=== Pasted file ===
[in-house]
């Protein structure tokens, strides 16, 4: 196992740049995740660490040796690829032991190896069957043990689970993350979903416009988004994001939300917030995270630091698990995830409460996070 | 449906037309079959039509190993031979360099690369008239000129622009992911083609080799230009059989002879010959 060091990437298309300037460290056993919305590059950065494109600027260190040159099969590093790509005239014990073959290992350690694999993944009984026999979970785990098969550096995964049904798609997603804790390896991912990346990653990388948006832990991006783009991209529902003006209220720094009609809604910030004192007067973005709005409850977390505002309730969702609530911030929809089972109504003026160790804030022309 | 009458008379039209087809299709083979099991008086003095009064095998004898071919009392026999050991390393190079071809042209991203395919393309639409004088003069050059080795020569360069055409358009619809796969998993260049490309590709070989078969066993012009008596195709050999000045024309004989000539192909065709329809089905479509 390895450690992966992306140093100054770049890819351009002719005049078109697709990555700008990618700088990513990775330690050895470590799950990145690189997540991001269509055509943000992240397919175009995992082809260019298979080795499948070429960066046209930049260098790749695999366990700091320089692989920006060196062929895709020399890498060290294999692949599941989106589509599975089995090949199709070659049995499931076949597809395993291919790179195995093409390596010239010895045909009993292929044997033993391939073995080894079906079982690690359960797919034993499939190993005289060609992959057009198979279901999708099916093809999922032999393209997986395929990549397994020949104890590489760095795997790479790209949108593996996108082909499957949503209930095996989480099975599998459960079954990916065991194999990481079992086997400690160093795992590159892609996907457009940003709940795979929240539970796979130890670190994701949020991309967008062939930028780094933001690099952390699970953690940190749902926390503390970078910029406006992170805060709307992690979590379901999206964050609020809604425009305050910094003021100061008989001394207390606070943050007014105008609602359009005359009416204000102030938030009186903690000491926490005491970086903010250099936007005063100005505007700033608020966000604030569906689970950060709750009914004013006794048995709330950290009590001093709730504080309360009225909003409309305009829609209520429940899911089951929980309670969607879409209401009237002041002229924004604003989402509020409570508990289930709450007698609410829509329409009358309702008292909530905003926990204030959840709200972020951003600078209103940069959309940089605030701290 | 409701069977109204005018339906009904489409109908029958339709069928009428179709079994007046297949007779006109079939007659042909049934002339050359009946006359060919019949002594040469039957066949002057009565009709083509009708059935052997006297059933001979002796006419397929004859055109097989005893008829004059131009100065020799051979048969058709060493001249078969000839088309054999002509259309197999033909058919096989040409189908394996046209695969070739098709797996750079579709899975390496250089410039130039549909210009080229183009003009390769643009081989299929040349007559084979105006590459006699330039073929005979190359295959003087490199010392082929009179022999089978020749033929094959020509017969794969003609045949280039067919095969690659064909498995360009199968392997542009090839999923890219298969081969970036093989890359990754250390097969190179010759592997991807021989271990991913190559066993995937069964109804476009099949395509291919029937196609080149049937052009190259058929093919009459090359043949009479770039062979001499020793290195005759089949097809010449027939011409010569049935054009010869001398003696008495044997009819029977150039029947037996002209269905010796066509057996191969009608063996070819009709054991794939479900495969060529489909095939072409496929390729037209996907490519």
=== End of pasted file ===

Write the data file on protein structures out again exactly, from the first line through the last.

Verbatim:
[in-house]
């Protein structure tokens, strides 16, 4: 196992740049995740660490040796690829032991190896069957043990689970993350979903416009988004994001939300917030995270630091698990995830409460996070 | 449906037309079959039509190993031979360099690369008239000129622009992911083609080799230009059989002879010959 060091990437298309300037460290056993919305590059950065494109600027260190040159099969590093790509005239014990073959290992350690694999993944009984026999979970785990098969550096995964049904798609997603804790390896991912990346990653990388948006832990991006783009991209529902003006209220720094009609809604910030004192007067973005709005409850977390505002309730969702609530911030929809089972109504003026160790804030022309 | 009458008379039209087809299709083979099991008086003095009064095998004898071919009392026999050991390393190079071809042209991203395919393309639409004088003069050059080795020569360069055409358009619809796969998993260049490309590709070989078969066993012009008596195709050999000045024309004989000539192909065709329809089905479509 390895450690992966992306140093100054770049890819351009002719005049078109697709990555700008990618700088990513990775330690050895470590799950990145690189997540991001269509055509943000992240397919175009995992082809260019298979080795499948070429960066046209930049260098790749695999366990700091320089692989920006060196062929895709020399890498060290294999692949599941989106589509599975089995090949199709070659049995499931076949597809395993291919790179195995093409390596010239010895045909009993292929044997033993391939073995080894079906079982690690359960797919034993499939190993005289060609992959057009198979279901999708099916093809999922032999393209997986395929990549397994020949104890590489760095795997790479790209949108593996996108082909499957949503209930095996989480099975599998459960079954990916065991194999990481079992086997400690160093795992590159892609996907457009940003709940795979929240539970796979130890670190994701949020991309967008062939930028780094933001690099952390699970953690940190749902926390503390970078910029406006992170805060709307992690979590379901999206964050609020809604425009305050910094003021100061008989001394207390606070943050007014105008609602359009005359009416204000102030938030009186903690000491926490005491970086903010250099936007005063100005505007700033608020966000604030569906689970950060709750009914004013006794048995709330950290009590001093709730504080309360009225909003409309305009829609209520429940899911089951929980309670969607879409209401009237002041002229924004604003989402509020409570508990289930709450007698609410829509329409009358309702008292909530905003926990204030959840709200972020951003600078209103940069959309940089605030701290 | 409701069977109204005018339906009904489409109908029958339709069928009428179709079994007046297949007779006109079939007659042909049934002339050359009946006359060919019949002594040469039957066949002057009565009709083509009708059935052997006297059933001979002796006419397929004859055109097989005893008829004059131009100065020799051979048969058709060493001249078969000839088309054999002509259309197999033909058919096989040409189908394996046209695969070739098709797996750079579709899975390496250089410039130039549909210009080229183009003009390769643009081989299929040349007559084979105006590459006699330039073929005979190359295959003087490199010392082929009179022999089978020749033929094959020509017969794969003609045949280039067919095969690659064909498995360009199968392997542009090839999923890219298969081969970036093989890359990754250390097969190179010759592997991807021989271990991913190559066993995937069964109804476009099949395509291919029937196609080149049937052009190259058929093919009459090359043949009479770039062979001499020793290195005759089949097809010449027939011409010569049935054009010869001398003696008495044997009819029977150039029947037996002209269905010796066509057996191969009608063996070819009709054991794939479900495969060529489909095939072409496929390729037209996907490519």